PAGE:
Filed under: Technology Based Music Instruction, Uncategorized — Rick Dammers @ 4:48 pm

Power, A. (2008). What motivates and engages boys in music education? Bulletin of the Council for Research in Music Education, (175), 85-102.
This article, part of larger study of at-risk boys in Australian schools, provides an interesting window into schools from another part of the world. Male-only music classes from two schools (one primary, one secondary) are profiled. In both cases, these gender specific classes were found to be effective in allowing at-risk boys to engage in music activities, as well as improving their overall engagement and belonging in their school.

This finding raises interesting questions for technology-based music classes designed to reach non-traditional music students in the United States. First, is ‘the other 80%’ (students not in band, choir, or orchestra) evenly split split by gender? Even if it is evenly balanced, is it possible that high level of male enrollment in the typical music technology class could be a benefit in reaching ‘the other 80%’? I’ve always considered the gender gap in music technology as a concern, and I still do. However, it is interesting to consider the issue as a strength for technology-based music classes.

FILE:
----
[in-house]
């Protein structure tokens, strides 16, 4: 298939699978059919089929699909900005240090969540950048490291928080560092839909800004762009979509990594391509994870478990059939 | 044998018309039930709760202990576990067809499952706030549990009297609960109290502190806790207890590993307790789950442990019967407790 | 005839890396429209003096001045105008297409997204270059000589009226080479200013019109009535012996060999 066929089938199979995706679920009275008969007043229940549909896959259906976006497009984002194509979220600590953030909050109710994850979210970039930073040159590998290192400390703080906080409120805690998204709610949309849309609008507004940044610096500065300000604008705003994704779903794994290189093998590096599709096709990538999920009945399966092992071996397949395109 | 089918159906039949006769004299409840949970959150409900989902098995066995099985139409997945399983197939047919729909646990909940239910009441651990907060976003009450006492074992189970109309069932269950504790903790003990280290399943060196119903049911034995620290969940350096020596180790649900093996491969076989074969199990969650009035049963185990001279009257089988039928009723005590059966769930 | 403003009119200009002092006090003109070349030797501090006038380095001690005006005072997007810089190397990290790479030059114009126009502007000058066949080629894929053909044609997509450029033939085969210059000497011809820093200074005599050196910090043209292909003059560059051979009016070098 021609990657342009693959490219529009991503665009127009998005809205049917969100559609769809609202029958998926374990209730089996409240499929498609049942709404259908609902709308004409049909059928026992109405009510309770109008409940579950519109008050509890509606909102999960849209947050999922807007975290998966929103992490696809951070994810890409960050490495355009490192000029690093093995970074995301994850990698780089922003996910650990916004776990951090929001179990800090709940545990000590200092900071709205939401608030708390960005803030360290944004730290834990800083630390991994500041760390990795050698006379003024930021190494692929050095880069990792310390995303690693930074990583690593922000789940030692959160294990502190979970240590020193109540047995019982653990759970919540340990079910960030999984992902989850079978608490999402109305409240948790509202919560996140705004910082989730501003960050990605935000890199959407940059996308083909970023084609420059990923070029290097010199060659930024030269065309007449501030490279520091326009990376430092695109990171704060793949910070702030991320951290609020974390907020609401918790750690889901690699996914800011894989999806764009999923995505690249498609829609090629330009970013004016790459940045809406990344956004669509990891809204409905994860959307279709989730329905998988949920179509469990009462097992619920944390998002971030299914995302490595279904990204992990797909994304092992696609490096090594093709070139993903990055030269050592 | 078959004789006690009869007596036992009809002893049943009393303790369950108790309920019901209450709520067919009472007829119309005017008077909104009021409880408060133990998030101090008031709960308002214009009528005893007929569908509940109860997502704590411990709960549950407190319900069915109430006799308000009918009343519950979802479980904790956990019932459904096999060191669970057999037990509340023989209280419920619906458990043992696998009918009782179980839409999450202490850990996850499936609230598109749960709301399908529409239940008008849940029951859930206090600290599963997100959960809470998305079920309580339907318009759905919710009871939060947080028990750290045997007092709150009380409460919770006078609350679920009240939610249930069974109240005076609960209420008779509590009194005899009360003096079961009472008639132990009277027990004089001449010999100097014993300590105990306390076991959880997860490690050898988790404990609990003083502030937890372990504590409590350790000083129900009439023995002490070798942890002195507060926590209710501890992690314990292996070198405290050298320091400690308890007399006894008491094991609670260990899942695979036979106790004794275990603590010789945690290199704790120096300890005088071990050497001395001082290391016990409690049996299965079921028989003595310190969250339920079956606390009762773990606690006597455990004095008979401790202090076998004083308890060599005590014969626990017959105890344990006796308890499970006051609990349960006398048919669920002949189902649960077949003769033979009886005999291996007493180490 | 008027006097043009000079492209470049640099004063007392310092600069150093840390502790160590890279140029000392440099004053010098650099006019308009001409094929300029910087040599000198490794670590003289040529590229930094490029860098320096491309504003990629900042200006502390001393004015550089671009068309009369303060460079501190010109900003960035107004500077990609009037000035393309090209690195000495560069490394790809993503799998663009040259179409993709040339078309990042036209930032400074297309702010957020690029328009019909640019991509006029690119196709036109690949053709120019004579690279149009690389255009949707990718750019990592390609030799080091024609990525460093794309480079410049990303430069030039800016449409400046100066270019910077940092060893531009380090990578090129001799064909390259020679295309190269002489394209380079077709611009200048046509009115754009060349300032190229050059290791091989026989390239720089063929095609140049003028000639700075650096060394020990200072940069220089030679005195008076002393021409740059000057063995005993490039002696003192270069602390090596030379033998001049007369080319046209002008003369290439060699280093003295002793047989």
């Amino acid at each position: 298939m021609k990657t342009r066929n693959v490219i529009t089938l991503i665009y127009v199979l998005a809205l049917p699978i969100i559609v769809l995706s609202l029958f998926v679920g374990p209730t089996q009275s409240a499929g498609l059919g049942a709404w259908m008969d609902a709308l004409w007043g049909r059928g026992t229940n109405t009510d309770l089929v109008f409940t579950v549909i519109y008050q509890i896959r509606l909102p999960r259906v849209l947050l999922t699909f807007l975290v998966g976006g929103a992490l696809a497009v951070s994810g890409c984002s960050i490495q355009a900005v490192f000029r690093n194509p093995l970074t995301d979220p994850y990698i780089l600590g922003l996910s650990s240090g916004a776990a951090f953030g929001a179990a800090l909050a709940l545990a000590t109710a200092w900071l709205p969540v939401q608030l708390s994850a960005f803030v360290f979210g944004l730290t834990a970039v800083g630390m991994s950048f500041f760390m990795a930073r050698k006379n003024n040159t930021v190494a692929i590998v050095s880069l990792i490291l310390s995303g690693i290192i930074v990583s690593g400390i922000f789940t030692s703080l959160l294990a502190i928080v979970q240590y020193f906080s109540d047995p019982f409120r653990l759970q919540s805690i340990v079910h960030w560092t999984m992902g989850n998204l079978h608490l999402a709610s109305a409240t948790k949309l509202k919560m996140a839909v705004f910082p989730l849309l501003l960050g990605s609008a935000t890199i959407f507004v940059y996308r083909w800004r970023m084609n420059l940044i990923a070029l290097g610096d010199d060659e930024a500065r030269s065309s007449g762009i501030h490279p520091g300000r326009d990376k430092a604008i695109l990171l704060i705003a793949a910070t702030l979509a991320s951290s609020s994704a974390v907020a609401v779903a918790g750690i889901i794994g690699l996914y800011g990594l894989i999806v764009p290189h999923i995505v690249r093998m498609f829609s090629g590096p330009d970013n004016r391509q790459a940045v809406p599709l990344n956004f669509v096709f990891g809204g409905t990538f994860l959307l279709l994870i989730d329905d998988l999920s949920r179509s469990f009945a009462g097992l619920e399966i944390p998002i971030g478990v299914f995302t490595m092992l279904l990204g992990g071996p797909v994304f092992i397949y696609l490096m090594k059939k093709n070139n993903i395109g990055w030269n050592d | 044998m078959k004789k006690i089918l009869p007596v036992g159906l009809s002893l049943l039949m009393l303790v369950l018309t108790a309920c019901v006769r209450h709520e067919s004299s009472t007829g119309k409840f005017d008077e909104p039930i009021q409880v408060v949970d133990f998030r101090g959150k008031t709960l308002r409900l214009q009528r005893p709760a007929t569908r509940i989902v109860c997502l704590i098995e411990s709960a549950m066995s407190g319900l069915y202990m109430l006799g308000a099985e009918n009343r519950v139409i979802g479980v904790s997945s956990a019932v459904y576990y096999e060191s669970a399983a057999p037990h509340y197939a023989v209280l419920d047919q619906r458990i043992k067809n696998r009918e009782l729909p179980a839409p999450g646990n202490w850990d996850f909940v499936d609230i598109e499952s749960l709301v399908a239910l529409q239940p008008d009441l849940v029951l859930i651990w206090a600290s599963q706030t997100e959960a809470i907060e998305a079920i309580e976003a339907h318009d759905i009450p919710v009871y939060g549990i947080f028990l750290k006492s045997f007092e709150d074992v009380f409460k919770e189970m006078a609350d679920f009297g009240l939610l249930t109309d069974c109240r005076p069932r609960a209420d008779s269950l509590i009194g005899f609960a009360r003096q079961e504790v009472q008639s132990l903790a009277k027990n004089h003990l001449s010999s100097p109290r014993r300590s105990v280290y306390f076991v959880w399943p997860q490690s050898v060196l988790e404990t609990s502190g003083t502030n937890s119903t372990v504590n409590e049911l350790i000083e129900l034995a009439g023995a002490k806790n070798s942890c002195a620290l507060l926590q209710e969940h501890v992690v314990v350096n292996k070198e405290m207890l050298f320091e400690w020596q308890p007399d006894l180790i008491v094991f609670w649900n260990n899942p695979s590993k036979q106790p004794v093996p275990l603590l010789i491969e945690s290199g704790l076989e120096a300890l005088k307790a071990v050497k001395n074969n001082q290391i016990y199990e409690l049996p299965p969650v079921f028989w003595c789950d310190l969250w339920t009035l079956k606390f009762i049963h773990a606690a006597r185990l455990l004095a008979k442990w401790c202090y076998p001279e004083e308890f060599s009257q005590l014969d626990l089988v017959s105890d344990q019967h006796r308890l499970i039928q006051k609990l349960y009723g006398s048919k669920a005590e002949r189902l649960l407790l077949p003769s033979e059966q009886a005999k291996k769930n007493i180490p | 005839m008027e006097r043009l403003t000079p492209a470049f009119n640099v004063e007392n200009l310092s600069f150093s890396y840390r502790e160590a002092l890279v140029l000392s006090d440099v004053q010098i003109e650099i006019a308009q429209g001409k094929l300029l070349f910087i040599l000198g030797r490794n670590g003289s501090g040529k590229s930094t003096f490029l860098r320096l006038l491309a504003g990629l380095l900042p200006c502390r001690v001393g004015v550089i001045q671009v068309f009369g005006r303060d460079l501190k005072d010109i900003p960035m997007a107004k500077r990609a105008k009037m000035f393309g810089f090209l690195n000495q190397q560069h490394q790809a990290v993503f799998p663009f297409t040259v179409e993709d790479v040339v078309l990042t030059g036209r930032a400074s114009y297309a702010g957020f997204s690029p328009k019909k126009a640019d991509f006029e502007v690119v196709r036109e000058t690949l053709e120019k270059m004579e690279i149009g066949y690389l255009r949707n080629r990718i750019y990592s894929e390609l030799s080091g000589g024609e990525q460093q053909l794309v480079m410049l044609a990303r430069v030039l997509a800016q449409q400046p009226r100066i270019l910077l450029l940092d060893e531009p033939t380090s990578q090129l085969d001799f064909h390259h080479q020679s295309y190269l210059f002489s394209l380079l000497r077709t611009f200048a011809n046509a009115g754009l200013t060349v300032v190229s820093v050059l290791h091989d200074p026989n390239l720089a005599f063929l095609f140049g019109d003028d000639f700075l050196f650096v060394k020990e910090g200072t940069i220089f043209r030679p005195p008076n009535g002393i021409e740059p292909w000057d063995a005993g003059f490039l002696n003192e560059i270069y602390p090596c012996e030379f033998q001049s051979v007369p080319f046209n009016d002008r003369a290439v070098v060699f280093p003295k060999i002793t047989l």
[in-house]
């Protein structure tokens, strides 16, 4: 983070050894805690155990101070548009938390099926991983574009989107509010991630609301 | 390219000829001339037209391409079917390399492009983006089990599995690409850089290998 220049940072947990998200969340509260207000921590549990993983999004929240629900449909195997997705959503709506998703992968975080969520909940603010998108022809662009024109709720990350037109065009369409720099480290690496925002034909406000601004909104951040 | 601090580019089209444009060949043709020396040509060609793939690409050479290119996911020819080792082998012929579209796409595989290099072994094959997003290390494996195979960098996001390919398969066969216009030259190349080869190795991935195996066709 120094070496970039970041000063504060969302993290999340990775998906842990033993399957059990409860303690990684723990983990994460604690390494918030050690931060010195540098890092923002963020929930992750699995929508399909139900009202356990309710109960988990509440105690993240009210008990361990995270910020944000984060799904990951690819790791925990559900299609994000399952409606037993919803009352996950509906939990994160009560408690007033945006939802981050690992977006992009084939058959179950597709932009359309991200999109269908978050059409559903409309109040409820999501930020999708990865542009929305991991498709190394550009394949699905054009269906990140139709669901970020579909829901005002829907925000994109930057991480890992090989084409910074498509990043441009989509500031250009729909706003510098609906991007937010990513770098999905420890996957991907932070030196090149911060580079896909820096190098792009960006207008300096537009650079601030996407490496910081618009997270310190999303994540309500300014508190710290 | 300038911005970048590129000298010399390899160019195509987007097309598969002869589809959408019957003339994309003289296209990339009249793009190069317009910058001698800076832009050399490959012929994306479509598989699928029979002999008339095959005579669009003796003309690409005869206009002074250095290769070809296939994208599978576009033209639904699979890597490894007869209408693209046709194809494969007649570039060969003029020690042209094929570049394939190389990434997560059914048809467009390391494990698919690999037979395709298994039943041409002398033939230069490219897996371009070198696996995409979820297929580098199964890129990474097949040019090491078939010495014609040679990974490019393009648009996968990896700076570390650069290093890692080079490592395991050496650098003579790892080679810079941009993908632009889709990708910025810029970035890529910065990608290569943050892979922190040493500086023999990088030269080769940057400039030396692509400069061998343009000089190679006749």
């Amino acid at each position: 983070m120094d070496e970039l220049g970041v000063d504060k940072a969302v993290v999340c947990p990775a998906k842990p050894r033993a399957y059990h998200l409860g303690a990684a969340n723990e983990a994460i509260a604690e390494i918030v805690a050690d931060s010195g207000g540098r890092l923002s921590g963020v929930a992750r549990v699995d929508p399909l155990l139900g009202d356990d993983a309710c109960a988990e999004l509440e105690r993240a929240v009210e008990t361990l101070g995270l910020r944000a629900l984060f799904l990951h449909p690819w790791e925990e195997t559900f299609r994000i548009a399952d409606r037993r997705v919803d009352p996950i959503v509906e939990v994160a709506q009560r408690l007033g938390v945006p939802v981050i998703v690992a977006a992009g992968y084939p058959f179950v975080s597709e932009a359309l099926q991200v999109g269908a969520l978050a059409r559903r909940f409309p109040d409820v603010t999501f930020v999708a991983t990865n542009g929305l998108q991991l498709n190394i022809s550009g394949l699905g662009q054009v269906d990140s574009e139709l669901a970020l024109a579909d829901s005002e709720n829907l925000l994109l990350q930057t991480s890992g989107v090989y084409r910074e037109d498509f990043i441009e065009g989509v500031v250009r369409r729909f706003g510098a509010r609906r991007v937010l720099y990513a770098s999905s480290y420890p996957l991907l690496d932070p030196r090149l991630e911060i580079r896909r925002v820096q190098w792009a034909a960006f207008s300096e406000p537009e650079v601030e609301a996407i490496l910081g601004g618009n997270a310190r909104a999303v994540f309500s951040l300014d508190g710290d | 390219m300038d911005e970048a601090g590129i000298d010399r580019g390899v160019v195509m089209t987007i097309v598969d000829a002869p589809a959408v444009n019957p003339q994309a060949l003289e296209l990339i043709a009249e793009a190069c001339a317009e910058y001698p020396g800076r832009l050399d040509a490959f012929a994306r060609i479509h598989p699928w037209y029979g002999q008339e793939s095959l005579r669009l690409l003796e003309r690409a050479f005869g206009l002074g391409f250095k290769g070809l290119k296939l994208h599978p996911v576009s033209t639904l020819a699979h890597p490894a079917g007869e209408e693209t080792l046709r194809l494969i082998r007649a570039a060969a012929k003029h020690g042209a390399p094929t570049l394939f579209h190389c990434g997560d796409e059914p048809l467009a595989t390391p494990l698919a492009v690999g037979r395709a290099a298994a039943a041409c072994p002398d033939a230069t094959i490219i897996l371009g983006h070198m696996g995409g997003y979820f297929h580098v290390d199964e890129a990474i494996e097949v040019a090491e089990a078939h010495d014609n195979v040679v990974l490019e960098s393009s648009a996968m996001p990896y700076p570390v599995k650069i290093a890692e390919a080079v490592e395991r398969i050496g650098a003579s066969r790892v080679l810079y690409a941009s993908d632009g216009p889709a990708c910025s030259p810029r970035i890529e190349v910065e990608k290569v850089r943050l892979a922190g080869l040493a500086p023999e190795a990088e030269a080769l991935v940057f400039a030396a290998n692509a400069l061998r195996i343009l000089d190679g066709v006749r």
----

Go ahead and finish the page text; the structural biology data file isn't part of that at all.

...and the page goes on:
August 20, 2009

Teacher Retention

Filed under: Uncategorized — Rick Dammers @ 1:46 pm

Hancock, C. B. (2009). National estimates of retention, migration and attrition: A multi-year comparison of music and non-music teachers. Journal of Research in Music Education, 57(2), 92-107.

In this study, Carl Hancock examines data on teacher retention between 1988 and 2001 from the National Center for Education Statistics (NCES). He found that  during this time period, 84% of music teachers remained  in their positions after any particular year.  Of those who left their positions, 10% moved to another school, while 6% left the profession. These results were similar to the results for the teaching profession in general.

This information is of particular interest to pre-service teachers about to enter the field (and those of us who are anxious for them to be hired!)  Based on my limited experience with the music teacher market in New Jersey, I strongly suspect that the retention rate was abnormally high this year, as mid-career teachers opted not to move (especially if it involved a home sale) and late-career teachers delayed retirement in order to boost their retirement savings. Since these moves are presumably only deferred, it stands to reason that this trend will reverse itself and we may see a year or two with retention below 84% and a very active job market.  Whether the trend reverses itself in time for next year’s hiring season remains to be seen.

May 12, 2009

Comprehensive Music Education, 40 years later….